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The Space Needle is an observation tower in Seattle, Washington. It is a landmark of the Pacific Northwest, and a symbol for the city of Seattle. It was built in the Seattle Center for the 1962 Worlds Fair, which drew over 2.3 million visitors. Nearly 20,000 people used its elevators a day during the 1962 World's Fair. The Space Needle was once the tallest Structure west of the Mississippi River, at 605 feet high. It was built to withstand winds of up to 200 miles per hour, and earthquakes of up to 9.1 magnitude. The structure also has 25 lightning rods which protect it in the event of a lightning strike. On May 19, 2007 the Space Needle welcomed its 45 millionth visitor. The guest received a free trip for two to Paris, and included a VIP dinner at the Eiffel Tower. Every year on New Year's Eve, the Space Needle celebrates with a fireworks show at midnight that is synchronized to music. In April of 2012, as part of the 50th anniversary celebration, the Space Needle was painted Galaxy Gold which was the same color used when it was constructed for the 1962 World's Fair.

Picture showing the colors of the Space Needle.

Picture showing the colors of the Space Needle.
In 1959, artist Edward E. Carlson sketched a vision of the Space Needle on a napkin in a coffee house. He was inspired by the Stuttgart Tower in Germany. His goal of his "space-age" image was to be the focus of the futuristic World's Fair in Seattle, and the theme would be the 21st century.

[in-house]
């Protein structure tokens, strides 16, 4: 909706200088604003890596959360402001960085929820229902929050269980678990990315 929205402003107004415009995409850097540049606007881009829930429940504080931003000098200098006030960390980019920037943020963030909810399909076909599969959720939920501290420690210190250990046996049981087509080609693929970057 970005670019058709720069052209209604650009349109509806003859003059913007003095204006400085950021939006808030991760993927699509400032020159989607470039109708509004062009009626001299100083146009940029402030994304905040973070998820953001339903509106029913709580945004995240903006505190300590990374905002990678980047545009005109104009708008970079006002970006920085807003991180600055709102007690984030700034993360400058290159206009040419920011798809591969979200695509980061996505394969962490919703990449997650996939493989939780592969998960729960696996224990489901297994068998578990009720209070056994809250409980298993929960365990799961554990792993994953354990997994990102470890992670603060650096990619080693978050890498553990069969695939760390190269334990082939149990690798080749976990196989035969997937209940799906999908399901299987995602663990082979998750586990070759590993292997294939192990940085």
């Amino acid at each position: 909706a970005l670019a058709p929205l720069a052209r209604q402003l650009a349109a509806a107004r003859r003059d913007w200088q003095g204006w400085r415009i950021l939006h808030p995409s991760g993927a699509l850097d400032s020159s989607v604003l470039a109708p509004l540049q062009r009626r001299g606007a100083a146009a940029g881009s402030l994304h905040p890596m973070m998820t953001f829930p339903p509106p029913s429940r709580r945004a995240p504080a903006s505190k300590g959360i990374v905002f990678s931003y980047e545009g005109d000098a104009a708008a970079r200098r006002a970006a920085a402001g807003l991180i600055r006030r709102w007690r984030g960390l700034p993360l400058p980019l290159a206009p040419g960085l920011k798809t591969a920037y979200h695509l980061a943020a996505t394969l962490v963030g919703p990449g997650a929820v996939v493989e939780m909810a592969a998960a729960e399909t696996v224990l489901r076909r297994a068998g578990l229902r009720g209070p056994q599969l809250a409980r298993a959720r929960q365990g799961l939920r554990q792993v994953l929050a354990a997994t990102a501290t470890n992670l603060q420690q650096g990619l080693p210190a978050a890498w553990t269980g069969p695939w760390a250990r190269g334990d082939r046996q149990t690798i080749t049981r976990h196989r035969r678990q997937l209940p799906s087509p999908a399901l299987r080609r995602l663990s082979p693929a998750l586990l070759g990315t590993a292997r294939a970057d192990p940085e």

Carlson's initial sketch of the Space needle underwent many changes. The sketches varied from a tethered balloon to a balloon-shaped top house, until finally John Graham, architect of the world's first shopping mall, turned the balloon design into a flying saucer. Graham finished the design just a year and a half before the World's Fair.

The next struggle in the building of the Space Needle were location and financing. The Space Needle need to be privately financed, so it had to be on a land that could be for public us. It wasn't until 1961, only a year before it was finished, that a land was found and sold to investors for $75,000.

The construction was managed by the Howard S. Wright Construction Company, and progressed very quickly. Once it was finally completed, the foundation weighed as much as the Space Needle itself , the center of gravity being just five feet above ground.

The 605 foot tall Building was completed in December 1961, and was opened four months later on the first day of the World's Fair, April 21, 1962.

The five level top house dome was finished with special attention to the revolving restaurant, rotated with just one horsepower electric motor, and the Observation Deck. The final painting consisted of astronaut white for the legs, orbital olive for the core, re-entry red for the halo, an galaxy gold for the sunburst and roof. From the top of the Space Needle you can observe downtown Seattle, the Olympic and Cascade Mountains, Mount Rainier and Mount Baker, Elliot Bay, and the surrounding islands.